Wednesday, February 20, 2013

Making Your Writing Process More Efficient: A Guest Post by Author Anna Staniszewski


Now that my second book is about to go out into the world, I’ve realized that my writing process has changed quite a bit over the years. I used to be a die-hard pantser. The idea of outlining made me shudder. I did write with an ending in mind and with an awareness of the character’s emotional journey, but planning the story out beforehand felt too restricting.

Once I sold two follow-up books to my debut, however, I entered the thrilling/terrifying world of writing on deadline. Suddenly, I had a lot less time to get a book done which meant that my process had to be much more efficient. The answer? Oh boy. I had to shed my pantser ways.

I tried outlining. I really did. But it just didn’t work for me. I’m the kind of person who doesn’t know what happens in a scene until I actually write it. But as I played around with different planning techniques, I realized that writing a synopsis allowed me to tell the story without breaking it down scene by scene. Plus, a synopsis still gave me the feeling that I was telling the story instead of planning it.   

Once I had a new and improved writing approach, I spent a lot more time during the revision stage working with the synopsis instead of the actual manuscript. That way, if I decided to make any big changes in the story, I could see how they played out in the synopsis first before rewriting any scenes. This kept me from making any major missteps in the story while still giving me a lot of freedom to experiment.

Now that I’m revising the third book in the series, I’m trying to balance creativity with time-management. Writing, of course, isn’t a scientific pursuit. Sometimes, no matter how well you plan things, you still need to wait for inspiration. But I’m glad that I’ve been forced to make my process more focused and mature. I may never be an outliner, but I guess you never know.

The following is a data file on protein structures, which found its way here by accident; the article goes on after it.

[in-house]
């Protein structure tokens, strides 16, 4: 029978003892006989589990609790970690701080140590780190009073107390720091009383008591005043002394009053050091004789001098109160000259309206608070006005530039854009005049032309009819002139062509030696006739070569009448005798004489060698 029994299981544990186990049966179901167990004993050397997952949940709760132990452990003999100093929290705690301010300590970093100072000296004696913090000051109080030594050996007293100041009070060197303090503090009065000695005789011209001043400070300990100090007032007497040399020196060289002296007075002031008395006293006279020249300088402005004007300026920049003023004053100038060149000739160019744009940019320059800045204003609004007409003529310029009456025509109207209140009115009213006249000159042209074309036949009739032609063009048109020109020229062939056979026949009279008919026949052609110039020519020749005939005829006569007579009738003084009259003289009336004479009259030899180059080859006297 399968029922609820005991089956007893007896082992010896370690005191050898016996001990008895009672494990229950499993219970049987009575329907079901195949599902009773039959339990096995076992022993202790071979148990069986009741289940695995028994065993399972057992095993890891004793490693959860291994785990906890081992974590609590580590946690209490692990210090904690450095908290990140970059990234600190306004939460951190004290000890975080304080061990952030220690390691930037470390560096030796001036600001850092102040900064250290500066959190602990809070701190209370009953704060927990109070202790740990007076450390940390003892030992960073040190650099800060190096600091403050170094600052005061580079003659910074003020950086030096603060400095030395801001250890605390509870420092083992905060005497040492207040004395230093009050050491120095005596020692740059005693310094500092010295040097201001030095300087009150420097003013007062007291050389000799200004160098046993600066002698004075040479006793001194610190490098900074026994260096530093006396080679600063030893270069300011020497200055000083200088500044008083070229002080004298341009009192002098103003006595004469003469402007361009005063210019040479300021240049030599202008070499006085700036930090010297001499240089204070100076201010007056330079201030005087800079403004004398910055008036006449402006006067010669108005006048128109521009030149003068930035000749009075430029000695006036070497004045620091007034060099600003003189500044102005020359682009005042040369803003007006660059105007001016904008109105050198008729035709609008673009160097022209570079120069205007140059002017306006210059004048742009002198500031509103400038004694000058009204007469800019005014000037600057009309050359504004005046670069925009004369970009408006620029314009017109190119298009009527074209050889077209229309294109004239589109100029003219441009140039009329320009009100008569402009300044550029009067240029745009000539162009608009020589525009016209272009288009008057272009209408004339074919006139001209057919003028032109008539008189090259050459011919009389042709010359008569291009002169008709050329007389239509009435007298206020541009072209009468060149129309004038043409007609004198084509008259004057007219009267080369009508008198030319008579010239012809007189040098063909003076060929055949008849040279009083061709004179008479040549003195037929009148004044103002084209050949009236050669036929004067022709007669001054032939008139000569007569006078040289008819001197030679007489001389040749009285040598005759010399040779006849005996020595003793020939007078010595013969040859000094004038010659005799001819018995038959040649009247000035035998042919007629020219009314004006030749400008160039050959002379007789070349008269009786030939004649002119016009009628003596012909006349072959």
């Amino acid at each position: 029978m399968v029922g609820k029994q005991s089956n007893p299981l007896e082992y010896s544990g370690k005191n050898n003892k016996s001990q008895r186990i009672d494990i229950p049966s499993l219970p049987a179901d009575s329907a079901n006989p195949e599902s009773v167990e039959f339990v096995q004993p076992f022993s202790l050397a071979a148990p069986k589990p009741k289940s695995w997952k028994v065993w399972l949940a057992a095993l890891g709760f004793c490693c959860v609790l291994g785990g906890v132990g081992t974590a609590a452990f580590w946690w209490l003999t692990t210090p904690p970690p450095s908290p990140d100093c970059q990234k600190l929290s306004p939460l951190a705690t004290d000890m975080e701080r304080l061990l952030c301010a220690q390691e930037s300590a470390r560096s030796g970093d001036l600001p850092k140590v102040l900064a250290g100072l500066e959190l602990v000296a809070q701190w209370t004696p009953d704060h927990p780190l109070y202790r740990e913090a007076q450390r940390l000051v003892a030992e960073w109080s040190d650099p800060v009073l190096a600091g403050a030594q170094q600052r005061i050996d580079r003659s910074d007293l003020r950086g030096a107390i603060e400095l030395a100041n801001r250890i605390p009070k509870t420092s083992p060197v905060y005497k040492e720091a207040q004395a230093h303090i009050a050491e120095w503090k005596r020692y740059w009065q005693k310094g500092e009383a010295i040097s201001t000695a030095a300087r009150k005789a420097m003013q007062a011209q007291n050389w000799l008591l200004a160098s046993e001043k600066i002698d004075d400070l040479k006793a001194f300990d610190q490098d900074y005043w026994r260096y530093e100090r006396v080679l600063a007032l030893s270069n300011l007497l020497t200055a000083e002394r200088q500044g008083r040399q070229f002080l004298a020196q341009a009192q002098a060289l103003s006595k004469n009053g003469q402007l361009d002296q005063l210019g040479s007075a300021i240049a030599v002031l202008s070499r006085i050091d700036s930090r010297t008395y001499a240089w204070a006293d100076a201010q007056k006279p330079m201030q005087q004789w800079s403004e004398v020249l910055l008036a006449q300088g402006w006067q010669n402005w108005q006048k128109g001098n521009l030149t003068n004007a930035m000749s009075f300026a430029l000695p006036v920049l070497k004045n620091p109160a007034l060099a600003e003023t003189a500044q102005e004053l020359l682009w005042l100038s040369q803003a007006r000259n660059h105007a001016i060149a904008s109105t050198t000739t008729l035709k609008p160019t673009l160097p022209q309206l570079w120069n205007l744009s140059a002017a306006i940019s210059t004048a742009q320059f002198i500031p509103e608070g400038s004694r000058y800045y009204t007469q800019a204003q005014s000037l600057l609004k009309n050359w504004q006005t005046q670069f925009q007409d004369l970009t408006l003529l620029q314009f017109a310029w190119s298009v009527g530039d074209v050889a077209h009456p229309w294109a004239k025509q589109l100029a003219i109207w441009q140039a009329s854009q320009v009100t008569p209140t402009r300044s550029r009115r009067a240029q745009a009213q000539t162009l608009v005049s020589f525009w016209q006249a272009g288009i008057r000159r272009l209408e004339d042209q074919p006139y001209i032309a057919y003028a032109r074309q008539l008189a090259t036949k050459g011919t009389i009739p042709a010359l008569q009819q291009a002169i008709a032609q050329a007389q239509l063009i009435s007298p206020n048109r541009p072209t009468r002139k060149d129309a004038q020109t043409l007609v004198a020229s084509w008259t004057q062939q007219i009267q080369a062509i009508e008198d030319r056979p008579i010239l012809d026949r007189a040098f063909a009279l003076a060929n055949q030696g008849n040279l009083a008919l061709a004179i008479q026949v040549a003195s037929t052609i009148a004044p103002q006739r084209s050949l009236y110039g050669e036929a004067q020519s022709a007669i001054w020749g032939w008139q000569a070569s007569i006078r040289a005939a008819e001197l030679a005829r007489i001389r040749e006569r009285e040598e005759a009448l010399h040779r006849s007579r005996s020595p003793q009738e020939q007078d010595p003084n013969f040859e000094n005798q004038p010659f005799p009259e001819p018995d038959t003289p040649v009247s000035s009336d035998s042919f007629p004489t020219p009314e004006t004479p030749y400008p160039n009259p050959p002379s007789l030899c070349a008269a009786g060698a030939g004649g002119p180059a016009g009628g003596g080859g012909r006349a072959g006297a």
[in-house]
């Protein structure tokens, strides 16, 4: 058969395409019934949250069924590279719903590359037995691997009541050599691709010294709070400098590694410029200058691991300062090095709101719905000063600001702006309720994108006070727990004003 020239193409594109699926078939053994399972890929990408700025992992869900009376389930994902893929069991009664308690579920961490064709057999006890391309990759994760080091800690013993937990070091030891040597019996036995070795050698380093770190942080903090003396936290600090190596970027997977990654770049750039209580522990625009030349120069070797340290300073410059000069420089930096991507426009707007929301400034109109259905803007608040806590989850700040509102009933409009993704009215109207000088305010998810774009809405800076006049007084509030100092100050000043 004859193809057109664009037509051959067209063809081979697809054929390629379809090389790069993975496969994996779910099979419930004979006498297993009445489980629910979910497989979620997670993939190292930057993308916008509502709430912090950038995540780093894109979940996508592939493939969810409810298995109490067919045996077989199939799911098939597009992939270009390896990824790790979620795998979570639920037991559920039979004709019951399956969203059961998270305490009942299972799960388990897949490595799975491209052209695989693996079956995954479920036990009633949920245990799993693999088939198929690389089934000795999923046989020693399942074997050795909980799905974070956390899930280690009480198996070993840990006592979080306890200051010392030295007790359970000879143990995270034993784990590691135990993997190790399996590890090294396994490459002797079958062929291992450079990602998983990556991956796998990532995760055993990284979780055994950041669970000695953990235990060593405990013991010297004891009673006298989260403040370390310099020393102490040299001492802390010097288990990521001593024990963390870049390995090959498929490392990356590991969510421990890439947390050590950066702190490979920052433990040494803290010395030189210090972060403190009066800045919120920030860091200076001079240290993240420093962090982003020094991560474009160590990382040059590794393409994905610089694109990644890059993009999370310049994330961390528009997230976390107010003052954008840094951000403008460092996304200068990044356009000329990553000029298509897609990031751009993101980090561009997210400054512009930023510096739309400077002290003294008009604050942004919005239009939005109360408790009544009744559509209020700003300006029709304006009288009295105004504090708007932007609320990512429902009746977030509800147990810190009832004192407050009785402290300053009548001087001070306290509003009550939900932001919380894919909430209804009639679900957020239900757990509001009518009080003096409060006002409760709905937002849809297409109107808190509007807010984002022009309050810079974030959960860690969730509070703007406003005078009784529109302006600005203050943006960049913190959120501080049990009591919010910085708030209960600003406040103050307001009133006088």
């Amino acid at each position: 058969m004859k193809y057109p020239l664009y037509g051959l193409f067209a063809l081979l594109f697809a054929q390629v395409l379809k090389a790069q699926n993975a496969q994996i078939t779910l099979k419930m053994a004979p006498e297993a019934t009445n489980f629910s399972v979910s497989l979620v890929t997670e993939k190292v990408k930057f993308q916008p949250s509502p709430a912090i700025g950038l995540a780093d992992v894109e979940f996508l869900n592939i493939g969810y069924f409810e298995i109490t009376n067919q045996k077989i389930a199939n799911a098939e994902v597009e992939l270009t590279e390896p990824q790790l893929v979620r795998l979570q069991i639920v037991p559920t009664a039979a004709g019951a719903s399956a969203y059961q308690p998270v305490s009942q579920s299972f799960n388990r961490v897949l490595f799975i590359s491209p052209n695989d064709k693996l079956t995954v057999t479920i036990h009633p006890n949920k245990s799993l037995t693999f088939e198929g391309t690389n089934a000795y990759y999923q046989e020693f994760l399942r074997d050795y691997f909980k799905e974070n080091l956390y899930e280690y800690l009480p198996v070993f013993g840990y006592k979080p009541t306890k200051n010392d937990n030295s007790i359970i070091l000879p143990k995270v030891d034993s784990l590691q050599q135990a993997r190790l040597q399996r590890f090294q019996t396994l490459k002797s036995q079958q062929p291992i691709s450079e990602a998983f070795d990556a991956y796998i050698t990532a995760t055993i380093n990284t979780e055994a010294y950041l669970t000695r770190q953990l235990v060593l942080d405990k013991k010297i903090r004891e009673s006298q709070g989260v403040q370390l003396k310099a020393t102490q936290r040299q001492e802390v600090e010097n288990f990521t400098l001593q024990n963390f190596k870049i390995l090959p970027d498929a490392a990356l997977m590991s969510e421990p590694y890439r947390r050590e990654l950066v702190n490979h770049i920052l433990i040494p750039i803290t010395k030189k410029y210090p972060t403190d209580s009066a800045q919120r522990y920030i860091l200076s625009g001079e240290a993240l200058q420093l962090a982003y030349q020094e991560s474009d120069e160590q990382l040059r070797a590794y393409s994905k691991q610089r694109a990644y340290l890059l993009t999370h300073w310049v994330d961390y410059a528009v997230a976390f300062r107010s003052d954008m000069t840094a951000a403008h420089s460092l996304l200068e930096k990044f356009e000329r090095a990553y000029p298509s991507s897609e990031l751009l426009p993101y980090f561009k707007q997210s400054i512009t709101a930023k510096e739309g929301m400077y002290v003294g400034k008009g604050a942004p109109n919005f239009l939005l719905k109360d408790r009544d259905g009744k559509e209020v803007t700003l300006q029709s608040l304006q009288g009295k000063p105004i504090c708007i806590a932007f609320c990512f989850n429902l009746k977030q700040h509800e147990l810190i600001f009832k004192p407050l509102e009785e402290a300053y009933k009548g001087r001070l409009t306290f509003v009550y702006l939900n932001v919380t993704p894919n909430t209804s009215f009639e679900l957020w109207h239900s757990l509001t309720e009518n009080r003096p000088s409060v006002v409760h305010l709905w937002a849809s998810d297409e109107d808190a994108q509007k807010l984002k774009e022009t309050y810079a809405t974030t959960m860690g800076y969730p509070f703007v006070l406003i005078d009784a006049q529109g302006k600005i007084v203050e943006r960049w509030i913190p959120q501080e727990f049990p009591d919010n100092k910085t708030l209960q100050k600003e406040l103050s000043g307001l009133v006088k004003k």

Thanks, Anna! Here's the adorable & funny book trailer for MY EPIC FAIRY TALE FAIL:




Author Anna Staniszewski
Anna's Bio:    
Born in Poland and raised in the United States, Anna Staniszewski grew up loving stories in both Polish and English. She was named the 2006-2007 Writer-in-Residence at the Boston Public Library and a winner of the 2009 PEN New England Susan P. Bloom Discovery Award. Currently, Anna lives outside of Boston, Mass. with her husband and their adopted black Labrador, Emma. When she's not writing, Anna spends her time teaching, reading, and challenging unicorns to games of hopscotch. You can visit her at www.annastan.com.



7 comments:

Ruth Donnelly said...

Anna, thanks so much for stopping by and sharing these thoughts about your writing process! I love the idea of using a synopsis to preplan while still staying in storyteller mode. Can't wait to read the two new UnFairy Tale books!

Anna Staniszewski said...

Thank you so much for letting me stop by!

Sheila JG said...

Great post! And very helpful. I have the same aversion to outlining, so it's good to know there's hope for improving my writing process. Thanks!

Mirka Breen said...

Enormously helpful post, Ruth and Anna.
I’ve always written out the ‘skeleton’-but left all the color to be done on the spot. This for anything from the shortest PB to MG I find that works for me. Anna fine-tuned what works for her. Way to go!

Ruth Donnelly said...

Thanks for commenting, Sheila and Mirka. Maybe outlining is too linear for us right-brained types. ;)

Ruth Schiffmann said...

It's so true that our process can change as our circumstances do. I'm glad that some planning has helped you with your second book. I'm realizing with my current WIP that pre-planning could have spared me a lot of floundering. For the project I have waiting in the wings, I've already started a mini synopsis that is more of a plan than I've ever had before.

Marcia said...

Yes to finding some middle ground between outlining and pantsing. I've found the plot points/midpoint/pinch points method by Larry Brooks helpful.